Brachycephalic airway syndrome
Brachycephalic airway syndrome (BAS) is condition that is more common with short-muzzled, flat faced dogs. Narrow nostrils and a long soft palate cause dog breathing problems that get progressively more severe as your dog gets older. This is only made worse by exercise, heat and obesity that most commonly occurs in the brachycephalic breeds. Obstructing tissues stretching the ligaments in the larynx lead to severely laboured breathing and eventually collapse of the larynx altogether.
Breeds commonly suffering from brachycephalic airway syndrome are:
- Shih tzu
- Cavalier King Charles spaniel
- Staffordshire bull terrier
- Boston terrier
In these dog breeds the skull is shortened and results in distortion of the soft tissues involved in breathing, narrow nostrils, short nasal passage and long soft palate, meaning that as a result your dog is struggling to breath.
There are four main components of this syndrome:
- Stenotic nares (closed nostrils)
- Long soft palate
- Everted laryngeal saccules
- Laryngeal collapse
An example of stenotic nares (closed nostrils)
A normal dog nose with no obstructing tissue
The first two components, nasal stenosis and elongated soft palate, increase the negative pressure during breathing that results in chronic inflammation and swelling within the upper respiratory tract and leads to eversion of the laryngeal saccules and collapse of the larynx.
In these patients early correction of the closed nostrils and long soft palate will dramatically reduce the resulting secondary changes that occur over time.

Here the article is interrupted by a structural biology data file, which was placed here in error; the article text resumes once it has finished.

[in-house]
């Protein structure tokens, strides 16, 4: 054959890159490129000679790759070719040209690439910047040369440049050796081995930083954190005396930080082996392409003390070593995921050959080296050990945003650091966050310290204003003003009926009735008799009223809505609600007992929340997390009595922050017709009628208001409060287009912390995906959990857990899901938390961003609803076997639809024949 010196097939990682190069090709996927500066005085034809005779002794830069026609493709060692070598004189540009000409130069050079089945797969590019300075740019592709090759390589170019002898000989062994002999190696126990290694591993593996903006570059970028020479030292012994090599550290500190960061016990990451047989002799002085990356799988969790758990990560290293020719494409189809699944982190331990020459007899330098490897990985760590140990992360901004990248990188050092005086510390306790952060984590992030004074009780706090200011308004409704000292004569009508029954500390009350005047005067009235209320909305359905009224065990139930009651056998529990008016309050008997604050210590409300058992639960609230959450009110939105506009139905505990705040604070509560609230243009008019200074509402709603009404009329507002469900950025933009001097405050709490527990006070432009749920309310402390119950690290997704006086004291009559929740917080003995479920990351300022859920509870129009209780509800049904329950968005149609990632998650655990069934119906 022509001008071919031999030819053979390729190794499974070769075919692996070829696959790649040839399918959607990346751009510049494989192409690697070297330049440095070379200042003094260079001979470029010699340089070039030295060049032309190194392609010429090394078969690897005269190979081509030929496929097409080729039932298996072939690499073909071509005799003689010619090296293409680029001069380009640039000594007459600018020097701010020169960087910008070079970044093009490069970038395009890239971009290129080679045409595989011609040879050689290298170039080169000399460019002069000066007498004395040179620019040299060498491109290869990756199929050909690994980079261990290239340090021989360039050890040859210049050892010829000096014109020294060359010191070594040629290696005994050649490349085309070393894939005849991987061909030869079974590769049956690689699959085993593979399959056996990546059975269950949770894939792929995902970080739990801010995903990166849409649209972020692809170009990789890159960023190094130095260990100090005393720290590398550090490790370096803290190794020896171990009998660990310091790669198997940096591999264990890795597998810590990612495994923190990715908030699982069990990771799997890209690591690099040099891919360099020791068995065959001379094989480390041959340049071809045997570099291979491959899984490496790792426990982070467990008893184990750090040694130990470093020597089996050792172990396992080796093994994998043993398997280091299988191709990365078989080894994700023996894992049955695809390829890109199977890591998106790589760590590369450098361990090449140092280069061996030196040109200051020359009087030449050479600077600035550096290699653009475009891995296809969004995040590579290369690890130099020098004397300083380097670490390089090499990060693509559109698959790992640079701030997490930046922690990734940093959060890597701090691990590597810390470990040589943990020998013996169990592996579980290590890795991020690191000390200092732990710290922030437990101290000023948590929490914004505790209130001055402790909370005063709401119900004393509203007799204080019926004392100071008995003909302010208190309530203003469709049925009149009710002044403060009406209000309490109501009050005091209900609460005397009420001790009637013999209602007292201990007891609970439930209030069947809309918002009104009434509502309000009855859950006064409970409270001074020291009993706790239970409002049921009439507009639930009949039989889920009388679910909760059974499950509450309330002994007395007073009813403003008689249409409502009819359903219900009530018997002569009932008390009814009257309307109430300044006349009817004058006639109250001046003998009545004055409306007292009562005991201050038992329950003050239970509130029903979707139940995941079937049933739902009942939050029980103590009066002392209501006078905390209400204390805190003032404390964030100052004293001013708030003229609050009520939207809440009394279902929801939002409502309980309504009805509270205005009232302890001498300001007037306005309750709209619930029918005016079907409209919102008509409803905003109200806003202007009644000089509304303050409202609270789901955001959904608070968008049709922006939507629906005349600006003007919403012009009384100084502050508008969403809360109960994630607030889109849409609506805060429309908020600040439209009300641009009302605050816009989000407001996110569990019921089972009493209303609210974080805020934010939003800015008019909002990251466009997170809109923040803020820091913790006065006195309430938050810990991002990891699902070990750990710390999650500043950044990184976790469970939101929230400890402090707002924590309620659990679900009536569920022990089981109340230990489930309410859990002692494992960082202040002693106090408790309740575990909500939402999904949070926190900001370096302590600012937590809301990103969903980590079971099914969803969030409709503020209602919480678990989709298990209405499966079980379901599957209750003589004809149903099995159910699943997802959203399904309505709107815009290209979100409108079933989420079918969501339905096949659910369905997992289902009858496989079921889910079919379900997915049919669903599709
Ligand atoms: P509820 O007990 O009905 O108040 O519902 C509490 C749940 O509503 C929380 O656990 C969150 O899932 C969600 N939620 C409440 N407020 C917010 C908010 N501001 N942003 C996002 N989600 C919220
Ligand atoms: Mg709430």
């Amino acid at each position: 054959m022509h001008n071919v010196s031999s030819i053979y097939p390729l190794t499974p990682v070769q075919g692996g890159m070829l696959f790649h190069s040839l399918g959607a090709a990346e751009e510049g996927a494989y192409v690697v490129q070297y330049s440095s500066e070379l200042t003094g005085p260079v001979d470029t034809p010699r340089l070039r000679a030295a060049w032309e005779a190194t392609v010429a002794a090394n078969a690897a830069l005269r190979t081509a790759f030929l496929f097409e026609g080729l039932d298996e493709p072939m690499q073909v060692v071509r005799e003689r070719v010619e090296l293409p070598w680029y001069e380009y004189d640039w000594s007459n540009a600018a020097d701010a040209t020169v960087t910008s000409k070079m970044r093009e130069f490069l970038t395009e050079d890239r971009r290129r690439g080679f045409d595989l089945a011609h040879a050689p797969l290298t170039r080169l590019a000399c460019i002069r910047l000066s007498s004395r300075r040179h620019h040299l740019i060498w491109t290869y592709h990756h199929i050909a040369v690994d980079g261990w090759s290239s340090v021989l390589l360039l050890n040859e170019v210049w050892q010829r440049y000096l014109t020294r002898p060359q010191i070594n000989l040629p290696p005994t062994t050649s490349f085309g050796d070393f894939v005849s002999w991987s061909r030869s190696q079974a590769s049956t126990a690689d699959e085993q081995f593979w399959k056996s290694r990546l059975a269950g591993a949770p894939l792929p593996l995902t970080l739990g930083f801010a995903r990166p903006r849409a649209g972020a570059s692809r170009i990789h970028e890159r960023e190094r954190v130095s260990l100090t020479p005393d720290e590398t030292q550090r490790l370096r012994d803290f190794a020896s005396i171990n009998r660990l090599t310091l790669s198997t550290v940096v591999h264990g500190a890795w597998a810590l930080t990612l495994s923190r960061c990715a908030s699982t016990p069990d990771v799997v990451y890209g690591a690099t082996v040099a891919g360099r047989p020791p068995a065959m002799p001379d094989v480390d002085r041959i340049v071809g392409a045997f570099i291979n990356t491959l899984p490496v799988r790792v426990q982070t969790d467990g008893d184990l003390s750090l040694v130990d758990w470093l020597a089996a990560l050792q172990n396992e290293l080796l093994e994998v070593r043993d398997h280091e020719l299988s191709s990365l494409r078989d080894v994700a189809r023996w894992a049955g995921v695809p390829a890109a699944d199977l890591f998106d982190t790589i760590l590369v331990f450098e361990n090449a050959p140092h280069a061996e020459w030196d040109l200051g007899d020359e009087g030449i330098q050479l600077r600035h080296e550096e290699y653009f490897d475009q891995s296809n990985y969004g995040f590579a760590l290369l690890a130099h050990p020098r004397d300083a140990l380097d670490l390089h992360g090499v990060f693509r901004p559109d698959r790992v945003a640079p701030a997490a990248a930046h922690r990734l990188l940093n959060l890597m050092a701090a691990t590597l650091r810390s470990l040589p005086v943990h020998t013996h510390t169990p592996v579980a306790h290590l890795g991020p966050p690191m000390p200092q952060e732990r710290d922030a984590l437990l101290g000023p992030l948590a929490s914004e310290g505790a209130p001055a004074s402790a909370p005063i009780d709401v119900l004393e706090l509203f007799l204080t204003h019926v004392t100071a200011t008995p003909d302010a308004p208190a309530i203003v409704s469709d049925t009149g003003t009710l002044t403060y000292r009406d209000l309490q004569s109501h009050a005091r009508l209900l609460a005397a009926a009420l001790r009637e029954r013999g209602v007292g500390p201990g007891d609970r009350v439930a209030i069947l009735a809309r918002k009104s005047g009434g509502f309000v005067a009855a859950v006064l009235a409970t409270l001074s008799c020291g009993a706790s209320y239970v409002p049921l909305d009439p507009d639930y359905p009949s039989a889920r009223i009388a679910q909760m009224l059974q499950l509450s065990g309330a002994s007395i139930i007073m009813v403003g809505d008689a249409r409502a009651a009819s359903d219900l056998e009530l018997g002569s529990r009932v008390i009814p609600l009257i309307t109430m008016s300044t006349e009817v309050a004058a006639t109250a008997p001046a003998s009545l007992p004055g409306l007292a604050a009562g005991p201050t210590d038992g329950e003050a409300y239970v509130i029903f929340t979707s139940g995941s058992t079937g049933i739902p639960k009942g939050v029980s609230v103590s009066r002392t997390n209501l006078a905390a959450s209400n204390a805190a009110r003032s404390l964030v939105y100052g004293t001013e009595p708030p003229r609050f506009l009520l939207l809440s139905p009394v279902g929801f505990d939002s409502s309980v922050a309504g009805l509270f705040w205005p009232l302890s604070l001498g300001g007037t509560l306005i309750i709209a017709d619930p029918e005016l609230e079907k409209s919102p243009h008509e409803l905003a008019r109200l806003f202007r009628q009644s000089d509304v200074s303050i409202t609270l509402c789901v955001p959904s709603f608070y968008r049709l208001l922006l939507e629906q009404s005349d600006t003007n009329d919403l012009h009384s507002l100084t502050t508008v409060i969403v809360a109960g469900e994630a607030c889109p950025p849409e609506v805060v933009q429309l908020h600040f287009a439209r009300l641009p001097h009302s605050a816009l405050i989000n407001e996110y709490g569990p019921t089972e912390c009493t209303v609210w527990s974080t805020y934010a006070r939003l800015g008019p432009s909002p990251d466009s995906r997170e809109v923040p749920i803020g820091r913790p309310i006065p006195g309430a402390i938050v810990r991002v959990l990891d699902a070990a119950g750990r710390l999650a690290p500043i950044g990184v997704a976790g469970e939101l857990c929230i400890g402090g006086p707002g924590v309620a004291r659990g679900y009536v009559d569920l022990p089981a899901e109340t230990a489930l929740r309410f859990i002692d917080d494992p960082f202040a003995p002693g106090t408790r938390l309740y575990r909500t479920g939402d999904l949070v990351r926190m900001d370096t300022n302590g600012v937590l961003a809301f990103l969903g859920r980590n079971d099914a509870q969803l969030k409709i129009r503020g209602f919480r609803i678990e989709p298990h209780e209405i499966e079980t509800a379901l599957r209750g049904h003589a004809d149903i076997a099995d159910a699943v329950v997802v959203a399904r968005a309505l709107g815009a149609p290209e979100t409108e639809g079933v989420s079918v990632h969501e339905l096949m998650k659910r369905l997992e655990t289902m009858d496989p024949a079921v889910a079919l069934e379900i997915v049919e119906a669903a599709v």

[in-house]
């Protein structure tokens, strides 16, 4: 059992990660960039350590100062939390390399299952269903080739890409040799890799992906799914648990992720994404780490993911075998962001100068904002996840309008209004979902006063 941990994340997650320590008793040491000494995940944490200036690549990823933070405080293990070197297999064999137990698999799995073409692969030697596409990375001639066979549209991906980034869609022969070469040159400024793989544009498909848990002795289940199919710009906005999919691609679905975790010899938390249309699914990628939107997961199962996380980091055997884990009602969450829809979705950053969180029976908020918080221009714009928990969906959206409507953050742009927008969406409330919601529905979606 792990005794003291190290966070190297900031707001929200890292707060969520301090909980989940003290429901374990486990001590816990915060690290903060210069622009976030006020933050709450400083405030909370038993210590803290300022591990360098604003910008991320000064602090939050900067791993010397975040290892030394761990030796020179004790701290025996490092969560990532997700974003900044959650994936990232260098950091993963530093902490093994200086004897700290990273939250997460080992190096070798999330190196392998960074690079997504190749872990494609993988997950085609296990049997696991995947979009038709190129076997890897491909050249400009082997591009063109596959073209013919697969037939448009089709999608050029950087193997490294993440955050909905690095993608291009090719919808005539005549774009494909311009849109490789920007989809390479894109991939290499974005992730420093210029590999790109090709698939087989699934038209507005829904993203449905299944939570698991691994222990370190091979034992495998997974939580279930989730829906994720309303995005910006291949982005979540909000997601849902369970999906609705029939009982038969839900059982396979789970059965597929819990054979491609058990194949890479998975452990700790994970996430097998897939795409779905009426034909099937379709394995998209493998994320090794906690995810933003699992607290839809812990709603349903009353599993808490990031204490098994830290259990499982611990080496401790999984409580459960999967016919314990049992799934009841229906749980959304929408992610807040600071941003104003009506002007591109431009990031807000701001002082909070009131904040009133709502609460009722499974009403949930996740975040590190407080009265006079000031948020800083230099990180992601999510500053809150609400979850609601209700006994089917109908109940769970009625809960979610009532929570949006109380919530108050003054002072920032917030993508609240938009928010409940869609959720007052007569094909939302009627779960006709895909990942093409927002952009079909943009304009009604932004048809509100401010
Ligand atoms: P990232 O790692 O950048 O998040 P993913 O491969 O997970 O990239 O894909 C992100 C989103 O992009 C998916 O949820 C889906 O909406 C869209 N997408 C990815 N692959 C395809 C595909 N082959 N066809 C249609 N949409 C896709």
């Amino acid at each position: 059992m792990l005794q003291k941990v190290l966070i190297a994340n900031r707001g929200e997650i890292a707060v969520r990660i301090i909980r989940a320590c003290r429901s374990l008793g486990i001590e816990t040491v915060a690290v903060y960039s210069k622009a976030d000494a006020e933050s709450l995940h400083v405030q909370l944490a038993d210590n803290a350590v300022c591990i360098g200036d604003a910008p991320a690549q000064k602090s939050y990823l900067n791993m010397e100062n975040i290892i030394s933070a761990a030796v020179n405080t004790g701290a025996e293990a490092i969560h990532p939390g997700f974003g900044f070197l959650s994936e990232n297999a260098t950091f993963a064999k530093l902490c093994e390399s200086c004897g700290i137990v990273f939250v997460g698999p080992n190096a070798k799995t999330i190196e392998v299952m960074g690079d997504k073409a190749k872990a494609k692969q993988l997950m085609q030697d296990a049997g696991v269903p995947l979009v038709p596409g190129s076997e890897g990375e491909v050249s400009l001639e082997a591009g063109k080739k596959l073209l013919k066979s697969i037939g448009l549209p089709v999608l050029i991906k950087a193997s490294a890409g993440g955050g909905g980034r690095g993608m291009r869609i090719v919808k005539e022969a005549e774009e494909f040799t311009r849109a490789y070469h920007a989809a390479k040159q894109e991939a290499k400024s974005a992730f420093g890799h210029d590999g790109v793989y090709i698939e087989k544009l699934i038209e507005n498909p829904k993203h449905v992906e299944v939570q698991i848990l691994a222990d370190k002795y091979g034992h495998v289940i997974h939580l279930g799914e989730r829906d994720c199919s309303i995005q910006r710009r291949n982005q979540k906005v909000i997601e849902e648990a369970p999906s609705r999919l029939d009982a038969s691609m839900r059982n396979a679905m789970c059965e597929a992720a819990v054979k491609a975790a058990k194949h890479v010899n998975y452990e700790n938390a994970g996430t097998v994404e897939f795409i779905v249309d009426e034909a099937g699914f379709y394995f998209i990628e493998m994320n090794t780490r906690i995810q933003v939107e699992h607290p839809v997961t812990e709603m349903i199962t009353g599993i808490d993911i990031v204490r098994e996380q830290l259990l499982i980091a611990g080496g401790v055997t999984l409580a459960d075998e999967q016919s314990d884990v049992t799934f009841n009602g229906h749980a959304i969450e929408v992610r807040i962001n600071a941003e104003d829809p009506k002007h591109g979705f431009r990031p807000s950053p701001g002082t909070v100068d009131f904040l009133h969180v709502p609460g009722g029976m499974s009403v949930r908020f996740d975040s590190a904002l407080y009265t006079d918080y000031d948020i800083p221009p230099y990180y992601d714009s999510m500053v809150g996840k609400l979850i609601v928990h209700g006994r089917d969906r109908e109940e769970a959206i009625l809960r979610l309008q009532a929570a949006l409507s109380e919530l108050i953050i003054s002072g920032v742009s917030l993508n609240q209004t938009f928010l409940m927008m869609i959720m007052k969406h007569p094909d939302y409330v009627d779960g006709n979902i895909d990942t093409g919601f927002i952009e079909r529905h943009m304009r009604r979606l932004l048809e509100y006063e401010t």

Some classic symptoms to look out for are difficulties in breathing and snoring that are made worse with exercise and high ambient temperatures. These patients often arrive at veterinary hospitals in severe respiratory distress, suffering heat stroke, and they often collapse.
What preventative measures can be taken?
Surgery – to widen the nostril openings and therefore increase airflow, and shorten the long soft palate – should ideally be performed between six and 12 months of age before any secondary changes have occurred.
Our protocol at Sydney Animal Hospitals is to widen the nostrils and/or shorten the soft palate of these patients at the time of desexing or before two years of age. These procedures will often make a significant difference to these pets' ability to breath in the long term and prevent any secondary components from developing.
We often recommend nostril widening at the time of desexing as this single procedure has been shown to make a significant improvement in air flow, and is easily done at the same time as the desexing while your pet is already having a procedure performed under anaesthetic.
The most common breeds to warrant this preventative surgery are: pugs and their crosses, who all seem to have stenotic nares and very commonly have very long soft palates; and Cavalier King Charles spaniels and Staffordshire bull terriers, who have a very high incidence of elongated soft palates.
Please inquire about your options if you are concerned with your dog breathing problems.